A game between Navy and Notre Dame seldom achieves the status of a football climacteric. The last time it did so was back in the middle of Hitler's war when the Naval Academy was so well stocked with players it looked more like a football academy. That was the fourth and last time Navy has won in this 29-year rivalry—if such ill-matched teams could properly be called rivals. But 1955 was to be different. Navy had George Welsh, a splendid 165-pound quarterback who is able to do all things the bigger boys can do and usually better. It had End Ron Beagle, winner of last year's Maxwell Award as "the outstanding college football player." With five convincing wins in its duffel, Navy went to South Bend last week as the recognized leader in eastern football. It would there answer the question: Is it safe now for a really good eastern football team to cross the Ohio and invade the Midwest without, say, a regimental escort of marines?
It took little over 15 minutes for the 59,475 wet, chilly, happy fans—the largest home crowd in Notre Dame history—to learn that the answer is no, it isn't safe. By the start of the second quarter the precisely drilled Midshipmen had used all the important threats they had stocked in their hold. Taking the ball at midfield, Welsh moved his team within 22 yards of a score, passing to Beagle and Halfback Chet Burchett. Then a long, wobbly Welsh pass was picked off by Paul Hornung, the tall, curly-headed Irish quarterback who is as severe on defense as he is unrelenting on attack.
From his own one-yard line Hornung moved his team out of danger, sometimes handing off to Don Schaefer, his fullback, sometimes faking the hand-off and himself thudding through the left side of his line where Guard Pat Bisceglia and Tackle George Nicula were providing ample running room. They were not big gains—four, five, seven yards at a try—but they sustained a momentum. Once, after two incomplete passes, Notre Dame seemed to have stalled on the Navy 37 with fourth down and six yards to go. Hornung chose to gamble, faking a handoff and using his big legs to drive him the necessary seven yards. Six plays later Hornung pushed his way into a blue mass of Navy at the goal line and fumbled the ball into the waiting arms of Halfback Jim Morse for the first touchdown. Accidental or opportunistic, this fumble indicated Hornung's and Notre Dame's ability to get what they wanted. What they got on this day was a plodding, unspectacular, unsuspenseful 21-7 victory over a Navy team that belonged in the East where it is still probably the best of the lot.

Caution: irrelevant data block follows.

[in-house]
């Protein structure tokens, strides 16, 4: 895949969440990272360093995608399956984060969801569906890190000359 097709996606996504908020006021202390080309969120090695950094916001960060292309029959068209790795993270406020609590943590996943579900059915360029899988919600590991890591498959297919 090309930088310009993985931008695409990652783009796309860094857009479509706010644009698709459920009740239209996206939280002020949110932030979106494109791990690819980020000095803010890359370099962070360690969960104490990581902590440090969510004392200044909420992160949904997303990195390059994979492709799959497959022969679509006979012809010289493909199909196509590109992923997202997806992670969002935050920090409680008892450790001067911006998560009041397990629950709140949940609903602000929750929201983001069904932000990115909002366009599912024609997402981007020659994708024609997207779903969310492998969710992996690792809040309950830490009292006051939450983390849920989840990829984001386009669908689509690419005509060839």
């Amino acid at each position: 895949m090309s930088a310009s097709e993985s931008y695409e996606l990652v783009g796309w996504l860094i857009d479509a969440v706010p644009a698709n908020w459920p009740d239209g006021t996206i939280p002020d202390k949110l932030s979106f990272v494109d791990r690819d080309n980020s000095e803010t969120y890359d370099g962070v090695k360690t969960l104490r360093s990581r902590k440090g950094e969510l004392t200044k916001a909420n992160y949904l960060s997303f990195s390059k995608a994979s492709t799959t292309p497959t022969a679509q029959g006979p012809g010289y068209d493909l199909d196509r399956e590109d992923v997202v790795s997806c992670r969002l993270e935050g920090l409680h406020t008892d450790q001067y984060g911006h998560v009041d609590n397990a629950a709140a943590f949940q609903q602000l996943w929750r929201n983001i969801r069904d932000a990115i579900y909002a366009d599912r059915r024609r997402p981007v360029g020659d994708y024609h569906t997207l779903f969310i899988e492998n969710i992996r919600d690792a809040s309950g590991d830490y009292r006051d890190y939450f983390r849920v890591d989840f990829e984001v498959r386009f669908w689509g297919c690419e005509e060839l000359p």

Despite the efficiency and handiwork of such polished quarterbacks as Hornung and Welsh, this game was played and won in the obscure tangles of the line play. Notre Dame's young Coach Terry Brennan was quick to point this out. "Those guys opened up the holes, and we controlled the ball," he said. Then he finally conceded what much of the country has been saying all along: "Paul Hornung is a real quarterback for my dough. George Welsh is a good quarterback, but I'll still take Hornung." Read Welsh for Hornung and vice versa, and you have exactly what Navy's Coach Eddie Erdelatz said about his man, except that he added, "Remember, our boy doesn't have those big 215-pound linemen to open up holes for him."
Assuming, as one must, that Navy is still the class of the East, what of the others? Well, Yale and Princeton, both 4-0 in the Ivy Group, intend to settle that title among themselves on Nov. 12. And then there is Army, which surprised everyone by using All-America End Don Holleder as a quarterback this year. This experiment, obviously aimed at ending Navy's recent domination, is still in the laboratory, but if it succeeds by Nov. 26, then Army will have relieved Navy of a somewhat tarnished sectional title.
Billed as a battle of top quarterbacks, the game was decided by the aggressive play of the stronger Irish line. Notre Dame's Paul Hornung (top) drives between Navy Guards Tony Stremic (61) and Vernon Dander (63). Stremic and Dander (bottom) provide no opening for teammate George Welsh (11).